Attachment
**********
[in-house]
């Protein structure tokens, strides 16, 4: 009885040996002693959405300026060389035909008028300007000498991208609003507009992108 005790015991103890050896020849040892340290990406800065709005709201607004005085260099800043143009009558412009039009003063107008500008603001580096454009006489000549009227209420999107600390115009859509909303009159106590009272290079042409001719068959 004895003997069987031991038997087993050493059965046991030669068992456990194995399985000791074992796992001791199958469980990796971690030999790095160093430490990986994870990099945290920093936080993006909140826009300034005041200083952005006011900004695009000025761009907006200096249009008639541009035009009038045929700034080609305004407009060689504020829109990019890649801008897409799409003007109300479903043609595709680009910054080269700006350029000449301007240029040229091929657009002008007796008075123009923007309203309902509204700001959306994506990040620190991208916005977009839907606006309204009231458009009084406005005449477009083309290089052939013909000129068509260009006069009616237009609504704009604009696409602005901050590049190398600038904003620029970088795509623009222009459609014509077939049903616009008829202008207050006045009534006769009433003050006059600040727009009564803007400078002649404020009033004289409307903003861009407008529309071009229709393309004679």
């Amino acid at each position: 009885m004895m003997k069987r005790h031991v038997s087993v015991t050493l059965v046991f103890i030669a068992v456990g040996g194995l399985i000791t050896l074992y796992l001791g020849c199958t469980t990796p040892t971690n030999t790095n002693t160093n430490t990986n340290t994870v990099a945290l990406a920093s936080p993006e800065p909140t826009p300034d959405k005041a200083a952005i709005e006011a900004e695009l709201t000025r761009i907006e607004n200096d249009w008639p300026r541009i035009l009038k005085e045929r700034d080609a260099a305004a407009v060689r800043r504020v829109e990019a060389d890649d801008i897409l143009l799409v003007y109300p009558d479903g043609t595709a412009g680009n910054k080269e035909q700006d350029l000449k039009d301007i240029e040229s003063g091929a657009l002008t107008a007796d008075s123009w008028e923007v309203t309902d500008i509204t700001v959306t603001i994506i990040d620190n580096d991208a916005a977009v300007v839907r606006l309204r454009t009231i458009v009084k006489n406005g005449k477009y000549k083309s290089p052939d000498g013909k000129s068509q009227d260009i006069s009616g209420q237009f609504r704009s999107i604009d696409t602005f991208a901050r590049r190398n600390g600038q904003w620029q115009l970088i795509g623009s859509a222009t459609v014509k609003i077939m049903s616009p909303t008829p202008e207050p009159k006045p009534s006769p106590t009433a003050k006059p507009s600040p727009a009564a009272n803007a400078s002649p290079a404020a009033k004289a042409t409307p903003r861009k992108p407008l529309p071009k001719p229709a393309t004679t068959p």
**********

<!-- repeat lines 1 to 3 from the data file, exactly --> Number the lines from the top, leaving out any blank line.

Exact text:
[in-house]
């Protein structure tokens, strides 16, 4: 009885040996002693959405300026060389035909008028300007000498991208609003507009992108 005790015991103890050896020849040892340290990406800065709005709201607004005085260099800043143009009558412009039009003063107008500008603001580096454009006489000549009227209420999107600390115009859509909303009159106590009272290079042409001719068959 004895003997069987031991038997087993050493059965046991030669068992456990194995399985000791074992796992001791199958469980990796971690030999790095160093430490990986994870990099945290920093936080993006909140826009300034005041200083952005006011900004695009000025761009907006200096249009008639541009035009009038045929700034080609305004407009060689504020829109990019890649801008897409799409003007109300479903043609595709680009910054080269700006350029000449301007240029040229091929657009002008007796008075123009923007309203309902509204700001959306994506990040620190991208916005977009839907606006309204009231458009009084406005005449477009083309290089052939013909000129068509260009006069009616237009609504704009604009696409602005901050590049190398600038904003620029970088795509623009222009459609014509077939049903616009008829202008207050006045009534006769009433003050006059600040727009009564803007400078002649404020009033004289409307903003861009407008529309071009229709393309004679």
């Amino acid at each position: 009885m004895m003997k069987r005790h031991v038997s087993v015991t050493l059965v046991f103890i030669a068992v456990g040996g194995l399985i000791t050896l074992y796992l001791g020849c199958t469980t990796p040892t971690n030999t790095n002693t160093n430490t990986n340290t994870v990099a945290l990406a920093s936080p993006e800065p909140t826009p300034d959405k005041a200083a952005i709005e006011a900004e695009l709201t000025r761009i907006e607004n200096d249009w008639p300026r541009i035009l009038k005085e045929r700034d080609a260099a305004a407009v060689r800043r504020v829109e990019a060389d890649d801008i897409l143009l799409v003007y109300p009558d479903g043609t595709a412009g680009n910054k080269e035909q700006d350029l000449k039009d301007i240029e040229s003063g091929a657009l002008t107008a007796d008075s123009w008028e923007v309203t309902d500008i509204t700001v959306t603001i994506i990040d620190n580096d991208a916005a977009v300007v839907r606006l309204r454009t009231i458009v009084k006489n406005g005449k477009y000549k083309s290089p052939d000498g013909k000129s068509q009227d260009i006069s009616g209420q237009f609504r704009s999107i604009d696409t602005f991208a901050r590049r190398n600390g600038q904003w620029q115009l970088i795509g623009s859509a222009t459609v014509k609003i077939m049903s616009p909303t008829p202008e207050p009159k006045p009534s006769p106590t009433a003050k006059p507009s600040p727009a009564a009272n803007a400078s002649p290079a404020a009033k004289a042409t409307p903003r861009k992108p407008l529309p071009k001719p229709a393309t004679t068959p």